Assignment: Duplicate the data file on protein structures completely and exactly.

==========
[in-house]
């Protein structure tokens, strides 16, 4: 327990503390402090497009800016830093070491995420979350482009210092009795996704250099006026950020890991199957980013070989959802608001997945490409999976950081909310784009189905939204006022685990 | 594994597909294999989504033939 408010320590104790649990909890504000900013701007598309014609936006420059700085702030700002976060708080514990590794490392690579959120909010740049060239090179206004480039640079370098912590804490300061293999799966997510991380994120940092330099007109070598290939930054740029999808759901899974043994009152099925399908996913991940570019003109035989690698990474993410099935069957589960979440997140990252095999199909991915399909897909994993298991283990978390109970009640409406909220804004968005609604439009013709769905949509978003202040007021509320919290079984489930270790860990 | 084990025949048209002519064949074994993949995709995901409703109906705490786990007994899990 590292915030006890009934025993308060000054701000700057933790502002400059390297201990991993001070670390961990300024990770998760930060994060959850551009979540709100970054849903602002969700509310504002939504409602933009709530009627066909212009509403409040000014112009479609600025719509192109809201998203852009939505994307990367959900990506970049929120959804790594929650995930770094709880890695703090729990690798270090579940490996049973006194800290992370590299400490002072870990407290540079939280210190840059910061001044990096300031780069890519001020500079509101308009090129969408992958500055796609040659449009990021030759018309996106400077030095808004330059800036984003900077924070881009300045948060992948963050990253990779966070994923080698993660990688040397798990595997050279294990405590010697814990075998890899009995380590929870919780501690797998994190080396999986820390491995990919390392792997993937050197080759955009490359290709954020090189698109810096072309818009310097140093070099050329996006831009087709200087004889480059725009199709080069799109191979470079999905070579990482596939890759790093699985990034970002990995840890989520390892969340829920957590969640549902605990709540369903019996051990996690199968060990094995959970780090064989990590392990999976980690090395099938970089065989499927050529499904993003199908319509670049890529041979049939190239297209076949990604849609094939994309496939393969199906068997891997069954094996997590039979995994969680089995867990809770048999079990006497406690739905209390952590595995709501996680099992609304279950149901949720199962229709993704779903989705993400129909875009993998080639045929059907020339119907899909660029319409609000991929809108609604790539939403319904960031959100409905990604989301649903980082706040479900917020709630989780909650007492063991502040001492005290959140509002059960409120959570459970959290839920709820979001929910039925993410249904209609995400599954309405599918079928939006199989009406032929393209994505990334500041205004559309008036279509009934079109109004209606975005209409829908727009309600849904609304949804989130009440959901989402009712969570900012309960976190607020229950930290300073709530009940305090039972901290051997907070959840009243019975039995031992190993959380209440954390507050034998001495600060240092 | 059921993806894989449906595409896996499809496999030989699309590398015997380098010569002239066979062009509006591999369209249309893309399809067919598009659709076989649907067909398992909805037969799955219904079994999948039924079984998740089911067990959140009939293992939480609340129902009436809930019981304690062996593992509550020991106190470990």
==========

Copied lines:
[in-house]
């Protein structure tokens, strides 16, 4: 327990503390402090497009800016830093070491995420979350482009210092009795996704250099006026950020890991199957980013070989959802608001997945490409999976950081909310784009189905939204006022685990 | 594994597909294999989504033939 408010320590104790649990909890504000900013701007598309014609936006420059700085702030700002976060708080514990590794490392690579959120909010740049060239090179206004480039640079370098912590804490300061293999799966997510991380994120940092330099007109070598290939930054740029999808759901899974043994009152099925399908996913991940570019003109035989690698990474993410099935069957589960979440997140990252095999199909991915399909897909994993298991283990978390109970009640409406909220804004968005609604439009013709769905949509978003202040007021509320919290079984489930270790860990 | 084990025949048209002519064949074994993949995709995901409703109906705490786990007994899990 590292915030006890009934025993308060000054701000700057933790502002400059390297201990991993001070670390961990300024990770998760930060994060959850551009979540709100970054849903602002969700509310504002939504409602933009709530009627066909212009509403409040000014112009479609600025719509192109809201998203852009939505994307990367959900990506970049929120959804790594929650995930770094709880890695703090729990690798270090579940490996049973006194800290992370590299400490002072870990407290540079939280210190840059910061001044990096300031780069890519001020500079509101308009090129969408992958500055796609040659449009990021030759018309996106400077030095808004330059800036984003900077924070881009300045948060992948963050990253990779966070994923080698993660990688040397798990595997050279294990405590010697814990075998890899009995380590929870919780501690797998994190080396999986820390491995990919390392792997993937050197080759955009490359290709954020090189698109810096072309818009310097140093070099050329996006831009087709200087004889480059725009199709080069799109191979470079999905070579990482596939890759790093699985990034970002990995840890989520390892969340829920957590969640549902605990709540369903019996051990996690199968060990094995959970780090064989990590392990999976980690090395099938970089065989499927050529499904993003199908319509670049890529041979049939190239297209076949990604849609094939994309496939393969199906068997891997069954094996997590039979995994969680089995867990809770048999079990006497406690739905209390952590595995709501996680099992609304279950149901949720199962229709993704779903989705993400129909875009993998080639045929059907020339119907899909660029319409609000991929809108609604790539939403319904960031959100409905990604989301649903980082706040479900917020709630989780909650007492063991502040001492005290959140509002059960409120959570459970959290839920709820979001929910039925993410249904209609995400599954309405599918079928939006199989009406032929393209994505990334500041205004559309008036279509009934079109109004209606975005209409829908727009309600849904609304949804989130009440959901989402009712969570900012309960976190607020229950930290300073709530009940305090039972901290051997907070959840009243019975039995031992190993959380209440954390507050034998001495600060240092 | 059921993806894989449906595409896996499809496999030989699309590398015997380098010569002239066979062009509006591999369209249309893309399809067919598009659709076989649907067909398992909805037969799955219904079994999948039924079984998740089911067990959140009939293992939480609340129902009436809930019981304690062996593992509550020991106190470990």